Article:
New foods and their fancy processing methods are bursting onto the scene and taking the pet food world by storm! Freeze dried, air dried, cold pressed, gently cooked, high pressure pasteurized…the list goes on. But today, we focus on the two newest on the scene; freeze dried and cold pressed.
I’ve received so many questions about these two types of pet food lately so I’m here to give some insight into how these foods are made, what benefits or drawbacks they may have and what to look for when shopping for a freeze dried or cold pressed diet.
Freeze dried pet food
Freeze dried diets undergo a three step process; first the diet is frozen, a vaccumn is then applied, and then the temperature is gradually increased slightly to turn the moisture in the diet into vapour (this is called sublimation). The end product contains 2-5% moisture. This type of food is designed as a safer alternative to a raw diet; the process is designed to reduce the bacterial load of the food and make is safer for consumption. It does not, however, remove ALL bacteria but studies show that it does reduce the survivability of the bacteria so it’s unlikely to be pathogenic when the food is eventually ingested. Some freeze dried diets are designed to have water added back in when serving, which rehydrates the food making it expand – this usually results in actually feeding smaller amounts than a traditional diet.
– Raw without the risk: Suitable for clients who wish to feed a raw diet without the risk of bacterial contamination.
– More nutrient content: these diets claim to contain more nutrient content than other processing methods, but I was unable to find studies supporting this however based on the processing method of this diet, some nutrients or vitamins may be more bioavailable than others that degrade when cooked.
– Ability to rehydrate: some pets will benefit from the addition of water to a diet and in some cases the rehydration process actually reduces the overall amount of food you need to feed, which can be beneficial for pets who need to lose weight.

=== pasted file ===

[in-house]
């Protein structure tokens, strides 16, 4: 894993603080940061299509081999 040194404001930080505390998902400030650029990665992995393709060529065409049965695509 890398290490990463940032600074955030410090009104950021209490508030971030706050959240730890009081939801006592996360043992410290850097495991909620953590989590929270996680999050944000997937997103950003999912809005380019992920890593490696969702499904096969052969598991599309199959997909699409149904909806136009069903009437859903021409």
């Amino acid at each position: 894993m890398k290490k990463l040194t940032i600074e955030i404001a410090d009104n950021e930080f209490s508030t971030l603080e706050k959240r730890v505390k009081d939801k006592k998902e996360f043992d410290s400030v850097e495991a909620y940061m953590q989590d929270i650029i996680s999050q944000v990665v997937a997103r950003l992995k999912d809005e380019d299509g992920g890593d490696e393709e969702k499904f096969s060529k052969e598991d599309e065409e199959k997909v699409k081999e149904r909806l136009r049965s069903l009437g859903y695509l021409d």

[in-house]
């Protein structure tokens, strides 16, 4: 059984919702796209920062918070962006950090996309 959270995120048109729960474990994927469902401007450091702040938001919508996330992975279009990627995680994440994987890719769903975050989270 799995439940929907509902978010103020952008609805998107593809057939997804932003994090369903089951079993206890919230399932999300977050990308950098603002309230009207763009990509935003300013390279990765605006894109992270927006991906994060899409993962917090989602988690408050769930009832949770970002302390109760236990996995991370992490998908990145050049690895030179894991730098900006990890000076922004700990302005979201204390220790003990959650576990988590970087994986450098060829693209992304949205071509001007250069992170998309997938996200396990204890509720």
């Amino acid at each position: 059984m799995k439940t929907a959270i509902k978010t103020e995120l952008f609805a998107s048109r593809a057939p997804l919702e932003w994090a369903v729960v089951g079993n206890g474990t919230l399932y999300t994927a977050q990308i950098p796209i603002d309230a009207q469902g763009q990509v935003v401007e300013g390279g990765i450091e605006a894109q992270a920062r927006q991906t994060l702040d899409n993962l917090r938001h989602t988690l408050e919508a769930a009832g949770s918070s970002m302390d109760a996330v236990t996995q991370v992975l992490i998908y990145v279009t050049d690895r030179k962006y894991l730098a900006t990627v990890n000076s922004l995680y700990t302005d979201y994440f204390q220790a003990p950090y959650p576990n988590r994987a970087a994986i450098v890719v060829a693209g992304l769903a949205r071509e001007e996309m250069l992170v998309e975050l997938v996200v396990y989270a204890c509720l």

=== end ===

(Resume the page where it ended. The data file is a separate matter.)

– Palatable topper: using freeze dried foods as a topper is a good way to encourage intake of food when pets are not interested in eating and if the diet being used is complete and balanced, the pet won’t be missing out on any nutrients if they decide only to eat the topper.
– Freeze drying doesn’t remove all bacteria: as freeze drying is actually a method of preserving bacteria in the lab, adding water as most of these types of diets recommend can potentially ‘wake up’ the bacteria and make it live, increasing the chances of the pet falling ill.
– Excessive protein levels: these diets can be very high in protein and although you may be feeding less as a result, there’s significant waste to the body as the excess protein is excreted and in some pets, excess protein can be harmful to the kidneys or cause weight gain.
– Cost: the process of freeze drying is actually very expensive and labour intensive, so this cost is then passed onto the pet owner therefore freeze dried pet food is usually quite expensive to buy.
– Nutritional content: you still need to ensure the diet is complete and balanced as not all freeze-dried foods are designed to be fed as a sole diet (some are only designed to be used as a topper, treat or occasional snack) so always check the label.
For freeze-dried pet foods, I always recommend clients investigate the companies processes; check if the company performs testing on its final products to ensure they are free from bacteria. Consider your pet’s needs and preferences too; for picky eaters, a freeze dried diet might make a good appetite stimulant when used as a topper but for a pet with a sensitive tummy it may be unsuitable to use this type of diet due to its excessive protein levels and risk of bacterial growth.
Cold pressed pet food
Diets that are ‘cold pressed’ also follow a three step process; ingredients are ground up before cold water is added, and the food is then pressed. When pressing, the food slightly heats up, gently cooking the food between 42-46°C. Food is usually then stored in a vaccumn sealed pack, or tetra pack. Cold pressed diets are a type of gently cooked food, which is designed to retain more nutrients by cooking at a lower temperature, as an alternative to kibble diets that are cooked at higher temperatures (usually between 90°C-120°C).
– Digestibility: cold pressed foods, like all gently cooked diets have a high digestibility and with the ingredients being finely ground they are broken down slightly making them easily digested and suitable for pets with sensitive digestion.